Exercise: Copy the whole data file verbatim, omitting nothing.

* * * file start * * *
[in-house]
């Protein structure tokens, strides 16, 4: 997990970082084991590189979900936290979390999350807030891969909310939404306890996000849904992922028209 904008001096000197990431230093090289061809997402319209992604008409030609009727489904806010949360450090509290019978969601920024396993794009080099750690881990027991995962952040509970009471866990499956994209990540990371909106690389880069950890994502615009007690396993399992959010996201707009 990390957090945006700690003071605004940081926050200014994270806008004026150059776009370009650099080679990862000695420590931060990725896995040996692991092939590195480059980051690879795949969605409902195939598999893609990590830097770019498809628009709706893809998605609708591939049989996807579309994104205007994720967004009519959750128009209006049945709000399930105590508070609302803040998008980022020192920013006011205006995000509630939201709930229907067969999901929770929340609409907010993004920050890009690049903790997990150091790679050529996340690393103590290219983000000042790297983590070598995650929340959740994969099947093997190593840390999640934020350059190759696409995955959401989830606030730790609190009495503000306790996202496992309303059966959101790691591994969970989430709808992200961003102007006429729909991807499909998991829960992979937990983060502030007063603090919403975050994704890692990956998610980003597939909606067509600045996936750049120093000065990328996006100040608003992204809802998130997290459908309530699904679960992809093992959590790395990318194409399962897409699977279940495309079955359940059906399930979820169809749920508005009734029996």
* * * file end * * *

[in-house]
């Protein structure tokens, strides 16, 4: 997990970082084991590189979900936290979390999350807030891969909310939404306890996000849904992922028209 904008001096000197990431230093090289061809997402319209992604008409030609009727489904806010949360450090509290019978969601920024396993794009080099750690881990027991995962952040509970009471866990499956994209990540990371909106690389880069950890994502615009007690396993399992959010996201707009 990390957090945006700690003071605004940081926050200014994270806008004026150059776009370009650099080679990862000695420590931060990725896995040996692991092939590195480059980051690879795949969605409902195939598999893609990590830097770019498809628009709706893809998605609708591939049989996807579309994104205007994720967004009519959750128009209006049945709000399930105590508070609302803040998008980022020192920013006011205006995000509630939201709930229907067969999901929770929340609409907010993004920050890009690049903790997990150091790679050529996340690393103590290219983000000042790297983590070598995650929340959740994969099947093997190593840390999640934020350059190759696409995955959401989830606030730790609190009495503000306790996202496992309303059966959101790691591994969970989430709808992200961003102007006429729909991807499909998991829960992979937990983060502030007063603090919403975050994704890692990956998610980003597939909606067509600045996936750049120093000065990328996006100040608003992204809802998130997290459908309530699904679960992809093992959590790395990318194409399962897409699977279940495309079955359940059906399930979820169809749920508005009734029996």